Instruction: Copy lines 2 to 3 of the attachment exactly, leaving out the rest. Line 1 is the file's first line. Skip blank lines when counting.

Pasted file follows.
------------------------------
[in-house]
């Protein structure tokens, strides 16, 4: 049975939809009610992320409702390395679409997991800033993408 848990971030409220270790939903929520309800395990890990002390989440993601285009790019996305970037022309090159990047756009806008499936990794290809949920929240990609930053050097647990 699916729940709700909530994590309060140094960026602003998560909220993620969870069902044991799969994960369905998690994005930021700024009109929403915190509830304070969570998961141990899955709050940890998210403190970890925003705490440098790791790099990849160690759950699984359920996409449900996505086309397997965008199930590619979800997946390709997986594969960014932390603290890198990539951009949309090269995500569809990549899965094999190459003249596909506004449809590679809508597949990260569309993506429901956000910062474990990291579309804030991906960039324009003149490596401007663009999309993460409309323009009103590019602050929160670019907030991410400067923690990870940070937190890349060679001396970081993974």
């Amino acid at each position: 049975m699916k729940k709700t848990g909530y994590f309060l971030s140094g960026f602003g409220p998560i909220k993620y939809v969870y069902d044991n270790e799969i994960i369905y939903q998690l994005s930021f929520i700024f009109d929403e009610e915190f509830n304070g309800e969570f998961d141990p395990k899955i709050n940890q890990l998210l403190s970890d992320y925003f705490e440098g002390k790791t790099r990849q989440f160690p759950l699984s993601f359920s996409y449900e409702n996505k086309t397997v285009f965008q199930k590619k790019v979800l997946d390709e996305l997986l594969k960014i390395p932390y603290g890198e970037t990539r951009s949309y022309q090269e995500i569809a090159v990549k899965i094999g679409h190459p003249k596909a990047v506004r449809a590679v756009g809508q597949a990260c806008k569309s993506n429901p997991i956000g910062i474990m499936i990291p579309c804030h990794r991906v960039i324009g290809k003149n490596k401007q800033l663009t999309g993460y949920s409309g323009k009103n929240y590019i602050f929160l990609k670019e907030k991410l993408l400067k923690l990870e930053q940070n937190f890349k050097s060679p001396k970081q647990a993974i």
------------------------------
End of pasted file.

């Protein structure tokens, strides 16, 4: 049975939809009610992320409702390395679409997991800033993408 848990971030409220270790939903929520309800395990890990002390989440993601285009790019996305970037022309090159990047756009806008499936990794290809949920929240990609930053050097647990 699916729940709700909530994590309060140094960026602003998560909220993620969870069902044991799969994960369905998690994005930021700024009109929403915190509830304070969570998961141990899955709050940890998210403190970890925003705490440098790791790099990849160690759950699984359920996409449900996505086309397997965008199930590619979800997946390709997986594969960014932390603290890198990539951009949309090269995500569809990549899965094999190459003249596909506004449809590679809508597949990260569309993506429901956000910062474990990291579309804030991906960039324009003149490596401007663009999309993460409309323009009103590019602050929160670019907030991410400067923690990870940070937190890349060679001396970081993974």
């Amino acid at each position: 049975m699916k729940k709700t848990g909530y994590f309060l971030s140094g960026f602003g409220p998560i909220k993620y939809v969870y069902d044991n270790e799969i994960i369905y939903q998690l994005s930021f929520i700024f009109d929403e009610e915190f509830n304070g309800e969570f998961d141990p395990k899955i709050n940890q890990l998210l403190s970890d992320y925003f705490e440098g002390k790791t790099r990849q989440f160690p759950l699984s993601f359920s996409y449900e409702n996505k086309t397997v285009f965008q199930k590619k790019v979800l997946d390709e996305l997986l594969k960014i390395p932390y603290g890198e970037t990539r951009s949309y022309q090269e995500i569809a090159v990549k899965i094999g679409h190459p003249k596909a990047v506004r449809a590679v756009g809508q597949a990260c806008k569309s993506n429901p997991i956000g910062i474990m499936i990291p579309c804030h990794r991906v960039i324009g290809k003149n490596k401007q800033l663009t999309g993460y949920s409309g323009k009103n929240y590019i602050f929160l990609k670019e907030k991410l993408l400067k923690l990870e930053q940070n937190f890349k050097s060679p001396k970081q647990a993974i």